“Dad gives me his input and help,” Burton said. “But me and Dad don’t see eye to eye on some things sometimes. So, he kind of stays out of it.”

“I watch the races every Sunday and I see not only what my uncle does but what other people are doing, making mistakes and what they’re doing that is good,” Burton continued. “I just try to soak all that in.”

“I’m sure Jeff and my Dad will talk to me a lot this week,” Burton continued. “I know they’re both probably excited about it for me.”

Burton acknowledged that he has another mentor, to whom he often turns on and off the track. And this mentor will be in his ear for his Martinsville Truck debut.

“I’ve got a good buddy who is my crew chief in my late model car and me and him get along great,” Burton said. “There is good chemistry there.”

“He’s probably going to spot for me because he’s my spotter in my late model car,” Burton continued. “He keeps me calm on the radio.”

“He believes in me and I believe in him,” Burton said. “When you have somebody that’s spotting for you and you don’t know him well, they make think you’re just not driving well. He knows I’m driving the wheels off it.”

“That’s another reason I like him so much,” Burton continued. “He knows I can get it done and he believes in me.”

“That’s a big part of this sport.”

Burton also acknowledged that his late model racing experience will serve him well as he prepares for his Truck Series debut.

“Definitely late models have prepared me best for Trucks,” Burton said. “I tried ARCA and ran one race and on the first lap I got wrecked going down the back straightaway. That wasn’t a very good race.”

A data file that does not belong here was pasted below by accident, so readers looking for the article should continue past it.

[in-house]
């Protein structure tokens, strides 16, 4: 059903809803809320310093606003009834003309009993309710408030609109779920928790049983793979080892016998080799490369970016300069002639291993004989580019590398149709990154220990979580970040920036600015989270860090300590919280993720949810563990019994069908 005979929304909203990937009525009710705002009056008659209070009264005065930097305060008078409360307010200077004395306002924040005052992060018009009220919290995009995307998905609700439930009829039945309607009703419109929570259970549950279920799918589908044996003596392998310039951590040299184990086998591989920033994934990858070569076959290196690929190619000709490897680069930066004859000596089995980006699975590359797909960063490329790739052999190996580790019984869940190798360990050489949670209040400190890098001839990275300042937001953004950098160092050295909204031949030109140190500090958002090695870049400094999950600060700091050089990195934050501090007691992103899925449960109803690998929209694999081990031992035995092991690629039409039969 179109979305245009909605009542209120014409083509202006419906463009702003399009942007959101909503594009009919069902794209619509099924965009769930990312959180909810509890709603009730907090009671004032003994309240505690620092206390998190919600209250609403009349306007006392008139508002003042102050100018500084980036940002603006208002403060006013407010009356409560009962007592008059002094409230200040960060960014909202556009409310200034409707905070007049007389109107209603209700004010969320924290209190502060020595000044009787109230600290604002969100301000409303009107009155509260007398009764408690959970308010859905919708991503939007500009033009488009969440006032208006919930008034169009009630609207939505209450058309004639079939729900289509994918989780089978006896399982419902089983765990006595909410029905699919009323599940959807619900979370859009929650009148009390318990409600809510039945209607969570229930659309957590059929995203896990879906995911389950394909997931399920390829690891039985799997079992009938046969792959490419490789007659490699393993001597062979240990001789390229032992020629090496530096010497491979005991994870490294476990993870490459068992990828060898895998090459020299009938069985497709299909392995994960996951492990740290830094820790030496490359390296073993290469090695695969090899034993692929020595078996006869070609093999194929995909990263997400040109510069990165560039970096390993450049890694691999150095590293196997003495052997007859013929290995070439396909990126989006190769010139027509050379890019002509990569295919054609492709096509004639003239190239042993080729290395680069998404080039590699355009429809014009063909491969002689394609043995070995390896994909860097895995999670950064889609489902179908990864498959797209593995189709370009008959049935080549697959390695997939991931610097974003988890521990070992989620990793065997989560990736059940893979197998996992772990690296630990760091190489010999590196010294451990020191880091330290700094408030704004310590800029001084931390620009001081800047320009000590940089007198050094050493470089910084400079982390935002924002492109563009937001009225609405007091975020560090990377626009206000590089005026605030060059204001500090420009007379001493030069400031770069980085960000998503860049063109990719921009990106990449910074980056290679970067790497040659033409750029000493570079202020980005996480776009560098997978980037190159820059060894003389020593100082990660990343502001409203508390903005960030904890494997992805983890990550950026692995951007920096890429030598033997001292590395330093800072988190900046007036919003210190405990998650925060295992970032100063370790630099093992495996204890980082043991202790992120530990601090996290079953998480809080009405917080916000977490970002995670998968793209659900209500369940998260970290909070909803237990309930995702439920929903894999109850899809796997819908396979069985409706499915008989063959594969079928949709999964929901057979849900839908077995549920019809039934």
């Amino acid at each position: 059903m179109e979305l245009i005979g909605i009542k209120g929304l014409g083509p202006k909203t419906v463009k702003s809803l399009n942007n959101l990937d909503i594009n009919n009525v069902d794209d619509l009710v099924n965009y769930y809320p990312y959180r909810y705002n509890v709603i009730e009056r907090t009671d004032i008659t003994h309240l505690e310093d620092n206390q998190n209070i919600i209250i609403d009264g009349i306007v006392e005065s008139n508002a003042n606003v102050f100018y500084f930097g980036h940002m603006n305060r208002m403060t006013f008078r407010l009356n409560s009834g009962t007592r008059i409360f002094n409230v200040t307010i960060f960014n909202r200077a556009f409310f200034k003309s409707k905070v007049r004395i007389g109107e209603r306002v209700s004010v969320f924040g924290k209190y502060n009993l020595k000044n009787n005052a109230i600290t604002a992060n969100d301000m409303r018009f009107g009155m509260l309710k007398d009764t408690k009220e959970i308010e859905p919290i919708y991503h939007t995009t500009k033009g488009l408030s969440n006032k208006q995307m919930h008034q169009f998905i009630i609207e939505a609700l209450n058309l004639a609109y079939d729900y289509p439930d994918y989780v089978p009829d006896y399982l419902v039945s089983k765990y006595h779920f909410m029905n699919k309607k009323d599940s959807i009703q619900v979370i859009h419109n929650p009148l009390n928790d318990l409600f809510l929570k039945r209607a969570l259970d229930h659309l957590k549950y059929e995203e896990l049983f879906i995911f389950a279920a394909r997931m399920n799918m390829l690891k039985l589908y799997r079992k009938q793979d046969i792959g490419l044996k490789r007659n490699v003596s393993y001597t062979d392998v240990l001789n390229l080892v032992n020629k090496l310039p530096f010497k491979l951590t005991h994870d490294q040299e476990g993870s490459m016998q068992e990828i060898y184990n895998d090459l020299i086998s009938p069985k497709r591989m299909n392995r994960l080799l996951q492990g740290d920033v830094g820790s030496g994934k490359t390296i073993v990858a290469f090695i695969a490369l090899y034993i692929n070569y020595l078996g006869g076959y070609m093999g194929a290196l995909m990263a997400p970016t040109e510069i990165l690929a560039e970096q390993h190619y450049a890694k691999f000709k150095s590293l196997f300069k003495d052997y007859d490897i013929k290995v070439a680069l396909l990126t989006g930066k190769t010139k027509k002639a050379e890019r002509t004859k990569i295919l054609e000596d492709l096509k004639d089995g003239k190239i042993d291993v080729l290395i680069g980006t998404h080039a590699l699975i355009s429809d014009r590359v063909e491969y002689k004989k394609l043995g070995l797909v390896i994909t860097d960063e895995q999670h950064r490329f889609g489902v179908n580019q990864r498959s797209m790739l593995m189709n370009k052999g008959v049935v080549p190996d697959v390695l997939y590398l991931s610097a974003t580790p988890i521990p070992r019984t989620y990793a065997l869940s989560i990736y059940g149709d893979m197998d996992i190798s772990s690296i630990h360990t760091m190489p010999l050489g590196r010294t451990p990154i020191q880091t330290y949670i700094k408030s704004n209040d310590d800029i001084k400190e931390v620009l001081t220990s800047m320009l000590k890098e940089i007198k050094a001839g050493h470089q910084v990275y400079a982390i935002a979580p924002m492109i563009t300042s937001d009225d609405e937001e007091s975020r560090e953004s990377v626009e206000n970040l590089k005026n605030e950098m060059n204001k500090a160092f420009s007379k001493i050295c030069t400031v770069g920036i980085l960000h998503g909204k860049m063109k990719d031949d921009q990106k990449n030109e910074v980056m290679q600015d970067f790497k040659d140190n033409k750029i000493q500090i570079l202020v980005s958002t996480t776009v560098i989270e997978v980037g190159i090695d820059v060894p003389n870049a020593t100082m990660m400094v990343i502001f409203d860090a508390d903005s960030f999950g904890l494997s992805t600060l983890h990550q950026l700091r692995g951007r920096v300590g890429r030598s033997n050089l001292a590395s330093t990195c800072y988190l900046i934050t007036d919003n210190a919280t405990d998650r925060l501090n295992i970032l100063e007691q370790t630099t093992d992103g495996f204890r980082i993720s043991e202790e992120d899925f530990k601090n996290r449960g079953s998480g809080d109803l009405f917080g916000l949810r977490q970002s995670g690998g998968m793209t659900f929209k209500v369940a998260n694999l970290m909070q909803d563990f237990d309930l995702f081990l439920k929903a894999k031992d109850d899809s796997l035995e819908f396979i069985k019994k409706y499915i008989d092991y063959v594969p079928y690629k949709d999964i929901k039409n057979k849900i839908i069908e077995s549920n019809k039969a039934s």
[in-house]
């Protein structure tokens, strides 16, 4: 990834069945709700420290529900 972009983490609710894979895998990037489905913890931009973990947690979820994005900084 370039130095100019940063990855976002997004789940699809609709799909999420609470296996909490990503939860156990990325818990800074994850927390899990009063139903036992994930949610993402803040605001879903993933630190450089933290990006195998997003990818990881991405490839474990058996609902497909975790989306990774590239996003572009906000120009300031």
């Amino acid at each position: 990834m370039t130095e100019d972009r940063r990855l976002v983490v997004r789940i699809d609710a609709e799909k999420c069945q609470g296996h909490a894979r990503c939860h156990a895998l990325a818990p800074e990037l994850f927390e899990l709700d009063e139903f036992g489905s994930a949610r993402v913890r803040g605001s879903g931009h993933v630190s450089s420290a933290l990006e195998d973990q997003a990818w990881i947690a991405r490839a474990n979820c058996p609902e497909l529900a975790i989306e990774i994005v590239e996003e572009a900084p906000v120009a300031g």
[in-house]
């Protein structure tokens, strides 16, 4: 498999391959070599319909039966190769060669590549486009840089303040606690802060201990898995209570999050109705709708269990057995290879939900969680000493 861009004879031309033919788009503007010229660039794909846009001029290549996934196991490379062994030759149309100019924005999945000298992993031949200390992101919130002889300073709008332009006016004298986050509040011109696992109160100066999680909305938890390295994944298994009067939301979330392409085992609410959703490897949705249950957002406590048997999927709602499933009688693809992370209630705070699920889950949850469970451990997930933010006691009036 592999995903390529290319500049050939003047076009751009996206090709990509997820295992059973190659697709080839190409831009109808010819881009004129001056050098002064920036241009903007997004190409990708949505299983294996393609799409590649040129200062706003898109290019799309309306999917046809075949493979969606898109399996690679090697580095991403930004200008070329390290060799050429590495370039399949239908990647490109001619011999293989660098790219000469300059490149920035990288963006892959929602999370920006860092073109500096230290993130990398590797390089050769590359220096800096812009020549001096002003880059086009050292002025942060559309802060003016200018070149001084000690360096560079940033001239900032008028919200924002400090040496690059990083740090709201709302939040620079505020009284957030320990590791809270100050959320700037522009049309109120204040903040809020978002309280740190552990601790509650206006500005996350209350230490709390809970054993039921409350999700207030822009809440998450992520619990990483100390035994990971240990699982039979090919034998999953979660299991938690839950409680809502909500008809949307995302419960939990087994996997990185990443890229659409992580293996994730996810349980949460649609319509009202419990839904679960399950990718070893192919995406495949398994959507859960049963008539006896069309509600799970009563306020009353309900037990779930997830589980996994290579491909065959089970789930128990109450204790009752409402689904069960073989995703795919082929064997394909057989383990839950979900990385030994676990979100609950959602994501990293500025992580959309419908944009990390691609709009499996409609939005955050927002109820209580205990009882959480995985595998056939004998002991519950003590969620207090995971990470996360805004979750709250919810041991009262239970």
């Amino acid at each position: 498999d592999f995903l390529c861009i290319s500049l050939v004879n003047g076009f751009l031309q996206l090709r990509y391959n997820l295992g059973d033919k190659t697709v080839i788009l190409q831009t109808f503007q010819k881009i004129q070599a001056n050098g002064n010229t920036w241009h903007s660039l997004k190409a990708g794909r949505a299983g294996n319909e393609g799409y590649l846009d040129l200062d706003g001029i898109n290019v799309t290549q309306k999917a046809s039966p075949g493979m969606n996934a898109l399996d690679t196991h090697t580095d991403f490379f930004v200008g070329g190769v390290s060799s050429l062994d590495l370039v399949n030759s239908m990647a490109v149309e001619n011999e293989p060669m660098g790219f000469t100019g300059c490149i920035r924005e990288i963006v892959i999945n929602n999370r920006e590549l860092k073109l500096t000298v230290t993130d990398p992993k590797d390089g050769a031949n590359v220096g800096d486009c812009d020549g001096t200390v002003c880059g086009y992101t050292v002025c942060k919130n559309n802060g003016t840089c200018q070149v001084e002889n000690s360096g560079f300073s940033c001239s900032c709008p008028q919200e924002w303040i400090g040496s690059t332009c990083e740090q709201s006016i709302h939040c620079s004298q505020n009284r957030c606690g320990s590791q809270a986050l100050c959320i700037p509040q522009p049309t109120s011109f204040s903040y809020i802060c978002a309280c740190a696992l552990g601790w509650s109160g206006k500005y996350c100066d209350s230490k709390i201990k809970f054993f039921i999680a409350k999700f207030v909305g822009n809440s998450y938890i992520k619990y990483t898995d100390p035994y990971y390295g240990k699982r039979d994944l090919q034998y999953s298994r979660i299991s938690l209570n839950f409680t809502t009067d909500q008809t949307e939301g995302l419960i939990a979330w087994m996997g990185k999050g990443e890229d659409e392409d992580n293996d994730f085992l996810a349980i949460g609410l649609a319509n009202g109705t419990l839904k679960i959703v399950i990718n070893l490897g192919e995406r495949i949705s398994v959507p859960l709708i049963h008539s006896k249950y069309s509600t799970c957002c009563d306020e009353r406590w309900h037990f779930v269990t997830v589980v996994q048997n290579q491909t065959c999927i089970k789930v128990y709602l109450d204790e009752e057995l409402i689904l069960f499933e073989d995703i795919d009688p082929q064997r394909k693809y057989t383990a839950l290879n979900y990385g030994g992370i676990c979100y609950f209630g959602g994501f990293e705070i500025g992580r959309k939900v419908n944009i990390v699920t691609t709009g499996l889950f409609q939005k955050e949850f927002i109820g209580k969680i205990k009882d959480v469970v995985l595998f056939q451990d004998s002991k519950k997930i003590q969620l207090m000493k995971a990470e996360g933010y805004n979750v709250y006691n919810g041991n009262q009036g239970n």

“The late models have definitely trained me,” Burton continued. “It’s a tough division to run in and win races. There’s a lot of good drivers.”

Burton will most certainly be experiencing plenty of good drivers as he kicks off his Truck season with his new team at a track that is right in his back yard. In spite of that, however, the young driver is not claiming any home field advantage.

“I think every race is a home race because it’s on national television,” Burton said. “I’m not going to think about that kind of pressure.”

“I just need to work on getting the truck handling right and then the rest will fall into place.”

While Burton has his focus completely on this weekend’s racing, he is also hoping that he can parlay a good run into racing more than just the next few that he has been promised. Currently, Burton is scheduled to compete in five races after Martinsville, including Rockingham, Kansas, Charlotte, Dover and Texas.

“We’ve just got the next five right now and then we have to find some more opportunities with sponsors,” Burton said. “I think State Water Heaters, once they see us run well, they’ll probably continue sponsoring us.”

And as with all young racers today, whether with famous racing last names or just ‘regular guys’, Burton took the opportunity to pitch all of his social media ties, as well as thank his fans.

“You all can follow me on my Facebook racing page,” Burton said. “Or you can follow me on Twitter @JebBurtonRacing.”

“If it weren’t for the fans following me, I wouldn’t get to do what I love to do,” Burton said.